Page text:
When we traveled down to Nicaragua and Honduras last year when the toddler was 9 months we left our regular stroller at home and instead took the Bjorn baby carrier and another baby sling I got from Target. It was an easy decision to make -- all I had to do was imagine the route from my husband's grandmother's house to his aunts' and uncles' houses about two blocks away. Okay, there are steps at the front door of abuela's house, a street that may have been paved at some point but that is now mostly dirt and rocks with charcos and perros callejeros crossing your path. I should probably also mention the pig tied up to the neighbor's fence -- which forces you to walk mid-street, just to be safe. Sidewalks? Ha, maybe there's one here and there but any sliver of concrete is basically a mirage that suddenly ends just as you're starting to enjoy its smoothness.
In other words, this is stroller HELL. Even a jogging stroller with its inflatable bicycle tires wouldn't last a day in these dusty streets. It would be an exercise in frustration managing it. So the Bjorn and my brazos were all we needed. And with so much family around to carry baby, who needed a stroller anyway?
I've mentioned it in this blog before, but the decision for me to use a baby carrier or sling when the toddler was a wee baby was always a practical matter -- because sometimes it just makes more sense to have the baby tied close to you when you need to have free hands and the ground underneath isn't compatible with a stroller. So it was pretty interesting to read this piece that aired on NPR's All Things Considered two weeks ago about Bolivia's younger generation rechazando the sling, or the aguayo, as they call it in Bolivia, in favor of the more western stroller. Here's a snippet. Lourdes Condori is a young woman they interviewed:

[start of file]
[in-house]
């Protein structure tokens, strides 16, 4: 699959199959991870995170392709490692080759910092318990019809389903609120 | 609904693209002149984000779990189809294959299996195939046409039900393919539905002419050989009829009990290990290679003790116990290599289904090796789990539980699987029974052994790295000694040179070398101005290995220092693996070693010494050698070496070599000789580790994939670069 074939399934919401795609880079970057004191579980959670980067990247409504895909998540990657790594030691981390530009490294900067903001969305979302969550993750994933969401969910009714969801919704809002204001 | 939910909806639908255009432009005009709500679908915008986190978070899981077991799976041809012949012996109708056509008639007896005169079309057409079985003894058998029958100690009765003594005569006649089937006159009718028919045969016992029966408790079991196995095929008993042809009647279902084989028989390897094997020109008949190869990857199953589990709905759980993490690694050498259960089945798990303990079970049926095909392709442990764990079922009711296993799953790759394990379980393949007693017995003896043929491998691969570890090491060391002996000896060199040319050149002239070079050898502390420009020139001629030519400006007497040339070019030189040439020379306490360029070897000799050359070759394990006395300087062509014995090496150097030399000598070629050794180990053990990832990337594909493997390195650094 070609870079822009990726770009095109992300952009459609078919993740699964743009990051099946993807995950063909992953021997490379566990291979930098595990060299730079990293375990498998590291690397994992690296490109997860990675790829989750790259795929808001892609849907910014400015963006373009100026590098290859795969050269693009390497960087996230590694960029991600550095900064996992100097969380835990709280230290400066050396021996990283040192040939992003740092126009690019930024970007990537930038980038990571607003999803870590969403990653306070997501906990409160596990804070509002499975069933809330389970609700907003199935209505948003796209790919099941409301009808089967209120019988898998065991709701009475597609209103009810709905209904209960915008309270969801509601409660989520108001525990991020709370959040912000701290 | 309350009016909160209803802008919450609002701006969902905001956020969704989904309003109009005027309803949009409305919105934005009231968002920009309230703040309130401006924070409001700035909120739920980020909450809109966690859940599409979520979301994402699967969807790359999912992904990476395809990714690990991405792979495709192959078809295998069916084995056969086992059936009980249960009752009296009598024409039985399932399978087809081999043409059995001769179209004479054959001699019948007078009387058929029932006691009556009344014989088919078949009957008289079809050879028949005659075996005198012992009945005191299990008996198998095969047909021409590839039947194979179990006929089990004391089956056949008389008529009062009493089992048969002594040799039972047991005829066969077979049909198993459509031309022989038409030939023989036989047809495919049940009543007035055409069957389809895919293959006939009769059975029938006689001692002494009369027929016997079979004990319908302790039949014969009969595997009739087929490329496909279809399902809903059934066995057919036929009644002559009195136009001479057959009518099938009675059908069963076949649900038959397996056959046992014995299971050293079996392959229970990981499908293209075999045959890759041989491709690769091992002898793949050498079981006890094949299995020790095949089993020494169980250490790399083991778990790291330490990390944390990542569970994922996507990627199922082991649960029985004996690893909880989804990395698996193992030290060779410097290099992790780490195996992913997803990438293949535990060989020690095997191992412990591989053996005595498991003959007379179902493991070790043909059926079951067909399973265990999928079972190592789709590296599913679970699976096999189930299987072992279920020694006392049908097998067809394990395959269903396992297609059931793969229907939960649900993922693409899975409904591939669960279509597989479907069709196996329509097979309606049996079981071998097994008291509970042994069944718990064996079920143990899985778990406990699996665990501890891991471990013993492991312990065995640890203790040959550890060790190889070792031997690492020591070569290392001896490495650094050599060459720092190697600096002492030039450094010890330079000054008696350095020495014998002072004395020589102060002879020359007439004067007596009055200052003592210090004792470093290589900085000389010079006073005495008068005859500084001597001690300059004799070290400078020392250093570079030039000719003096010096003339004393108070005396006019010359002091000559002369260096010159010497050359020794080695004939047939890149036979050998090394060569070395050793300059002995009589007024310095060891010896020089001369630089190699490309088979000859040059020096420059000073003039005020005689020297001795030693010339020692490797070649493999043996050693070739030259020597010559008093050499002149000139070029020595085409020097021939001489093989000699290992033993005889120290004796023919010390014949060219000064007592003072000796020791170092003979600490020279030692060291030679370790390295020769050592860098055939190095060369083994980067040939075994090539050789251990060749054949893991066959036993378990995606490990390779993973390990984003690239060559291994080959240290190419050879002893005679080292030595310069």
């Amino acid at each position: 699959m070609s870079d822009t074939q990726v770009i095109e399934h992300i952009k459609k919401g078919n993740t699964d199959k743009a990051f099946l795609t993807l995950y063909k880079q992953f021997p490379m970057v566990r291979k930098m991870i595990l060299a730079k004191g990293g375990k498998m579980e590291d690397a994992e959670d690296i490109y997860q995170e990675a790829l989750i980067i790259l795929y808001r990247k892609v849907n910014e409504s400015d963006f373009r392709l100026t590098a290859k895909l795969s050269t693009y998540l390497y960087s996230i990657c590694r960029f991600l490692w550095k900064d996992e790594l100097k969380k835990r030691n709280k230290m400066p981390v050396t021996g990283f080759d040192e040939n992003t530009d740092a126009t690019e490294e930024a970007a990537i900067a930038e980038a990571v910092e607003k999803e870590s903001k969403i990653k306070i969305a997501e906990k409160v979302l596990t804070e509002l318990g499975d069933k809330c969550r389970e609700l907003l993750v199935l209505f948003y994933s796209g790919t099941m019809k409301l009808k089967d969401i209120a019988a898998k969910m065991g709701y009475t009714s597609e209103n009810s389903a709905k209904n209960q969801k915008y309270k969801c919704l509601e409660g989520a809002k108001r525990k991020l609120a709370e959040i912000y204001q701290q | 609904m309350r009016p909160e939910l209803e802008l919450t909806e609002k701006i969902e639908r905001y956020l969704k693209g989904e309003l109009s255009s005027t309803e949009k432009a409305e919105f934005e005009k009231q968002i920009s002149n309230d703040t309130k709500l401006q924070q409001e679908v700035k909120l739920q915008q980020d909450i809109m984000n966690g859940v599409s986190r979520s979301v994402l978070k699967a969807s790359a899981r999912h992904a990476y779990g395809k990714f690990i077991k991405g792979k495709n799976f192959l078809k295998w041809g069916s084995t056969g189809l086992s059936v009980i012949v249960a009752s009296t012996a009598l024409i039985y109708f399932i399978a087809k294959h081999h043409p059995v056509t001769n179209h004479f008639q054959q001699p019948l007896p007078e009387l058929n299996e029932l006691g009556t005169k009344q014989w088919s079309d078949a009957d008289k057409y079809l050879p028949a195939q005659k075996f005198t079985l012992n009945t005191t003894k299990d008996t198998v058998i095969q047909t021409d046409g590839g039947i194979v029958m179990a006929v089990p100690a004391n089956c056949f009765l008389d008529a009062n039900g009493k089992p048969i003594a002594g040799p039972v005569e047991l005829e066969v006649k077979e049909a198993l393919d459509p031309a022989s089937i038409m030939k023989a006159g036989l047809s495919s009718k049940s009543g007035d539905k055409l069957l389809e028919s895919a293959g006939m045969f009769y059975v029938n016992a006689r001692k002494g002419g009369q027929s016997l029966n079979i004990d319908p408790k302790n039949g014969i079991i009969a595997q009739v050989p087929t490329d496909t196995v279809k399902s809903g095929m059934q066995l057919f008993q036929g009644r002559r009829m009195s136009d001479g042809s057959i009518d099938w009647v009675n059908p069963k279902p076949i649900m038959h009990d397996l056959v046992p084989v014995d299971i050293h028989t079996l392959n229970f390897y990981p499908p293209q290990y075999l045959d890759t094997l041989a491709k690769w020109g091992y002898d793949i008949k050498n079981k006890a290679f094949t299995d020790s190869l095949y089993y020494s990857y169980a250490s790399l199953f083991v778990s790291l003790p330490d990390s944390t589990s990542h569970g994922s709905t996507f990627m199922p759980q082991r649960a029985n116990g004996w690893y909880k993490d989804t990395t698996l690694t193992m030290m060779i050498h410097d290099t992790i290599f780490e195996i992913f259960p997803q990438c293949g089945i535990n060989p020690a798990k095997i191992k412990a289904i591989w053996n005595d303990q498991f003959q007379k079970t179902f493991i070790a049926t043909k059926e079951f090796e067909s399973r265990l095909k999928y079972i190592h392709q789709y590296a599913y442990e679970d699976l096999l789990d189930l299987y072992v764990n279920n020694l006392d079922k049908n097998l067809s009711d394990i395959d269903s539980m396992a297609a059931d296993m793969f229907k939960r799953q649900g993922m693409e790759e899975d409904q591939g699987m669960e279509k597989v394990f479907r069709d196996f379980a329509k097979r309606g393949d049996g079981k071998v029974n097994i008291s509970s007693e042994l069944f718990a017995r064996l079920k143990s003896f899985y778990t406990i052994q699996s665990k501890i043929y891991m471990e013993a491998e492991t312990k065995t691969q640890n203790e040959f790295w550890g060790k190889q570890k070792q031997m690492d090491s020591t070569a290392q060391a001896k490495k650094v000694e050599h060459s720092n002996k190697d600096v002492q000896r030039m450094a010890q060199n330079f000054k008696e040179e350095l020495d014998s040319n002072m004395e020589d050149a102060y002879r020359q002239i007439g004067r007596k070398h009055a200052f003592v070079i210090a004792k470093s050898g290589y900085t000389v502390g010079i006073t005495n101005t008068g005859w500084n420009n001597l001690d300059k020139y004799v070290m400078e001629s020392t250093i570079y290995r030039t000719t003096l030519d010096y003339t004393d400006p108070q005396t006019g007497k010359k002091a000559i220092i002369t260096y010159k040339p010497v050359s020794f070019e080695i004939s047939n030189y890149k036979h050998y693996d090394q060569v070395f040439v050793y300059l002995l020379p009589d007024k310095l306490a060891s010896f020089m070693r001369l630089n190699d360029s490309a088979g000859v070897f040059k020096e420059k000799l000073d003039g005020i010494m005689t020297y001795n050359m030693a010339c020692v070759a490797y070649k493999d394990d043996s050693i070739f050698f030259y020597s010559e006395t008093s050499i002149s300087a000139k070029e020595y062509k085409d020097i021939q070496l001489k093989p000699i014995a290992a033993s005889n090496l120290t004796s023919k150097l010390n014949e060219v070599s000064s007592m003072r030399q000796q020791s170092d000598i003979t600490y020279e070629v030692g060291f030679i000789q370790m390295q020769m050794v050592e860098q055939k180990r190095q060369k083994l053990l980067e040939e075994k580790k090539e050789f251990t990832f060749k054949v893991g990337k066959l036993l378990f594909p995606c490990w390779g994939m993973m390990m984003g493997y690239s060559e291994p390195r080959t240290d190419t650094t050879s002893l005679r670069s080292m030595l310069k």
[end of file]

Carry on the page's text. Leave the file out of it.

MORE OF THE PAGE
That's because in La Paz, carrying an aguayo marks people as indigenous — and Condori wants to be considered more Western, more "modern."
Condori proudly shows off the stroller — a secondhand blue canvas one. But the surrounding neighborhood is full of puddles and potholes, no sidewalks, and a lot of stray dogs — not good terrain for a stroller.
It takes almost 10 minutes just to get it out of Condori's house, with lots of lifting and some three-point-turns.
Condori's mother, Patricia, thinks strollers are ridiculous.
The line in there -- carrying an aguayo marks people as indigenous -- is interesting food for thought and me stop to think about who the baby-wearing set is here in the U.S. and in Latin America. What does a Bjorn mark its wearer's as? Stretchy slings? Or for that matter, Graco strollers? Jogging stroller? Maclaren stroller? Chicco stroller? What do they say about the parent? What does it say about you?
Let's face it, I see lots of slings at the farmer's market or the food co-op. Not so much at Wal-mart or Dollar Tree (where they don't know what BPA-free is). I've seen men wearing their children in slings here in the U.S. -- on just a few occasions, I might add -- but I'm pretty sure that's not a common thing in countries like Mexico. Or for that matter, not all Mexican women are walking around in Mexico with rebozos. I have an image from my childhood of the poor working mothers who sold their artesanias on the sides of the street in the border towns. Sometimes they had a baby held close to them in a sling. Sometimes their older children hawked Canel's chicle for a few cents a pack.
In any case, I wonder what other Latinas here in the U.S. think about baby-wearing. Are crunchy Latinas rare? If you look at the stats, most Latinas have their babies really young, and I wonder how much economics or even maturity plays into the decision to be a more attached parent. Or even cultural attachment, and by that I mean wearing a sling as a way to connect to our forebears. My mother didn't use a baby sling. Heck, she didn't use a car seat either. I'm not sure she even used many strollers because even after a hundred times of explaining to her how to close the stroller, she STILL would rather put it in the car unfolded. Aye mi mama.
Back to the NPR piece, I like the way it ends, and the way the young girl reconciles her decision on what to use is not too different from my own reasoning. We live in a world where both a sling AND a stroller have their place. And we can use both, and not be defined by either.